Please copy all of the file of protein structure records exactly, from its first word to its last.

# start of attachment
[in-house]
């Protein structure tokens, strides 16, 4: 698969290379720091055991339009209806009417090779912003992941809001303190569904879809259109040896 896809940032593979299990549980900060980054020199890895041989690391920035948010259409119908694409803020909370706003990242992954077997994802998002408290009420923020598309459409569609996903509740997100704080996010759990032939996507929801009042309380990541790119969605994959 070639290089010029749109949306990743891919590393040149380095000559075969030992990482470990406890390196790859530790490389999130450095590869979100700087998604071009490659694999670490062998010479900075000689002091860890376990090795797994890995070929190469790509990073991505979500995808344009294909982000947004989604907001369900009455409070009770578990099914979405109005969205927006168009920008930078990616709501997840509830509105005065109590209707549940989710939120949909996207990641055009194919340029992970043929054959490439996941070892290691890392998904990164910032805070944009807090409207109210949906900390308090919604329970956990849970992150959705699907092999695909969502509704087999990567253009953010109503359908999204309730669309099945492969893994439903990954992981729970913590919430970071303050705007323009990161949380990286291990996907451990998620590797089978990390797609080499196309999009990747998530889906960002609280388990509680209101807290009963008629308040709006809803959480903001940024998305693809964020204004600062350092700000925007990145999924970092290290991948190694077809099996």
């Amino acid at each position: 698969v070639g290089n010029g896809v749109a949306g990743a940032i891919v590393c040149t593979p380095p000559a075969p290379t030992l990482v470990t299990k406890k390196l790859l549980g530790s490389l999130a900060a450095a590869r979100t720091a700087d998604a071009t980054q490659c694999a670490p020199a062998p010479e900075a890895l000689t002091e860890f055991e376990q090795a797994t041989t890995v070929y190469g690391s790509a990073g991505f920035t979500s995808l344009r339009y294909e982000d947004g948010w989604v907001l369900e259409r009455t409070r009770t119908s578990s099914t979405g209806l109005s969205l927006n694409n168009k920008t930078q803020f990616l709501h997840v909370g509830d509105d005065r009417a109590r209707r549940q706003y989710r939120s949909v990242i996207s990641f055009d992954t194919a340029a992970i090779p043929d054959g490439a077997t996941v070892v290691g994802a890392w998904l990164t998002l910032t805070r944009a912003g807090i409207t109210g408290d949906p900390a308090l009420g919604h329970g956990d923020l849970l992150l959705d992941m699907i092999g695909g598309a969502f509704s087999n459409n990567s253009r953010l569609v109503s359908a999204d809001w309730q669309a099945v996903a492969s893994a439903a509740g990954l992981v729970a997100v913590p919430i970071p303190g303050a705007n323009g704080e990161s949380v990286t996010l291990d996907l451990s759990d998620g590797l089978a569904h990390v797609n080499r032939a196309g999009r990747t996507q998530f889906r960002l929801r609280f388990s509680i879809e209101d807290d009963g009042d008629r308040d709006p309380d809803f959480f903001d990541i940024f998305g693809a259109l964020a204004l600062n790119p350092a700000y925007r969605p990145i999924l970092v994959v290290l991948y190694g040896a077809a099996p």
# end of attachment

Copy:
[in-house]
């Protein structure tokens, strides 16, 4: 698969290379720091055991339009209806009417090779912003992941809001303190569904879809259109040896 896809940032593979299990549980900060980054020199890895041989690391920035948010259409119908694409803020909370706003990242992954077997994802998002408290009420923020598309459409569609996903509740997100704080996010759990032939996507929801009042309380990541790119969605994959 070639290089010029749109949306990743891919590393040149380095000559075969030992990482470990406890390196790859530790490389999130450095590869979100700087998604071009490659694999670490062998010479900075000689002091860890376990090795797994890995070929190469790509990073991505979500995808344009294909982000947004989604907001369900009455409070009770578990099914979405109005969205927006168009920008930078990616709501997840509830509105005065109590209707549940989710939120949909996207990641055009194919340029992970043929054959490439996941070892290691890392998904990164910032805070944009807090409207109210949906900390308090919604329970956990849970992150959705699907092999695909969502509704087999990567253009953010109503359908999204309730669309099945492969893994439903990954992981729970913590919430970071303050705007323009990161949380990286291990996907451990998620590797089978990390797609080499196309999009990747998530889906960002609280388990509680209101807290009963008629308040709006809803959480903001940024998305693809964020204004600062350092700000925007990145999924970092290290991948190694077809099996």
């Amino acid at each position: 698969v070639g290089n010029g896809v749109a949306g990743a940032i891919v590393c040149t593979p380095p000559a075969p290379t030992l990482v470990t299990k406890k390196l790859l549980g530790s490389l999130a900060a450095a590869r979100t720091a700087d998604a071009t980054q490659c694999a670490p020199a062998p010479e900075a890895l000689t002091e860890f055991e376990q090795a797994t041989t890995v070929y190469g690391s790509a990073g991505f920035t979500s995808l344009r339009y294909e982000d947004g948010w989604v907001l369900e259409r009455t409070r009770t119908s578990s099914t979405g209806l109005s969205l927006n694409n168009k920008t930078q803020f990616l709501h997840v909370g509830d509105d005065r009417a109590r209707r549940q706003y989710r939120s949909v990242i996207s990641f055009d992954t194919a340029a992970i090779p043929d054959g490439a077997t996941v070892v290691g994802a890392w998904l990164t998002l910032t805070r944009a912003g807090i409207t109210g408290d949906p900390a308090l009420g919604h329970g956990d923020l849970l992150l959705d992941m699907i092999g695909g598309a969502f509704s087999n459409n990567s253009r953010l569609v109503s359908a999204d809001w309730q669309a099945v996903a492969s893994a439903a509740g990954l992981v729970a997100v913590p919430i970071p303190g303050a705007n323009g704080e990161s949380v990286t996010l291990d996907l451990s759990d998620g590797l089978a569904h990390v797609n080499r032939a196309g999009r990747t996507q998530f889906r960002l929801r609280f388990s509680i879809e209101d807290d009963g009042d008629r308040d709006p309380d809803f959480f903001d990541i940024f998305g693809a259109l964020a204004l600062n790119p350092a700000y925007r969605p990145i999924l970092v994959v290290l991948y190694g040896a077809a099996p």